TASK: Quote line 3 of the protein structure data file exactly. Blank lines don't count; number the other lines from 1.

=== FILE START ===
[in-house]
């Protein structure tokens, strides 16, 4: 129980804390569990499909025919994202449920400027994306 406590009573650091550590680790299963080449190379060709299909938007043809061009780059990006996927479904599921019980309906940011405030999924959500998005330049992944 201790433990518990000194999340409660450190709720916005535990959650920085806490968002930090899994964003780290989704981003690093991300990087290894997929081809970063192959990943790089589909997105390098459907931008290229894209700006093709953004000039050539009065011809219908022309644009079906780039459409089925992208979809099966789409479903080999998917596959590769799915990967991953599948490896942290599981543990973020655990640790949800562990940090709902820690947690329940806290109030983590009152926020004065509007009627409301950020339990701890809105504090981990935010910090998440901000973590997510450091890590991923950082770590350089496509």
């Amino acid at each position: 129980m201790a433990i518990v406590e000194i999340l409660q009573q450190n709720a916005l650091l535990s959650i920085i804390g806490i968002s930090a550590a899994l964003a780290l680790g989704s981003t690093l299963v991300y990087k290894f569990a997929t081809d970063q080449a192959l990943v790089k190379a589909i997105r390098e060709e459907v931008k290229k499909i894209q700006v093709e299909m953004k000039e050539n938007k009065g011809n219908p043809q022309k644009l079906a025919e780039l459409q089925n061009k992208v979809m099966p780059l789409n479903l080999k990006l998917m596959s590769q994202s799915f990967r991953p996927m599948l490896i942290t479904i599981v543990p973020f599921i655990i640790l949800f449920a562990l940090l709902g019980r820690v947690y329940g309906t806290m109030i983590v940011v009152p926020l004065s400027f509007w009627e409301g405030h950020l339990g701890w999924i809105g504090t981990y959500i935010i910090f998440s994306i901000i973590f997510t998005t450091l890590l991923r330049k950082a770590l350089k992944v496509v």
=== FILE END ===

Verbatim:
């Amino acid at each position: 129980m201790a433990i518990v406590e000194i999340l409660q009573q450190n709720a916005l650091l535990s959650i920085i804390g806490i968002s930090a550590a899994l964003a780290l680790g989704s981003t690093l299963v991300y990087k290894f569990a997929t081809d970063q080449a192959l990943v790089k190379a589909i997105r390098e060709e459907v931008k290229k499909i894209q700006v093709e299909m953004k000039e050539n938007k009065g011809n219908p043809q022309k644009l079906a025919e780039l459409q089925n061009k992208v979809m099966p780059l789409n479903l080999k990006l998917m596959s590769q994202s799915f990967r991953p996927m599948l490896i942290t479904i599981v543990p973020f599921i655990i640790l949800f449920a562990l940090l709902g019980r820690v947690y329940g309906t806290m109030i983590v940011v009152p926020l004065s400027f509007w009627e409301g405030h950020l339990g701890w999924i809105g504090t981990y959500i935010i910090f998440s994306i901000i973590f997510t998005t450091l890590l991923r330049k950082a770590l350089k992944v496509v």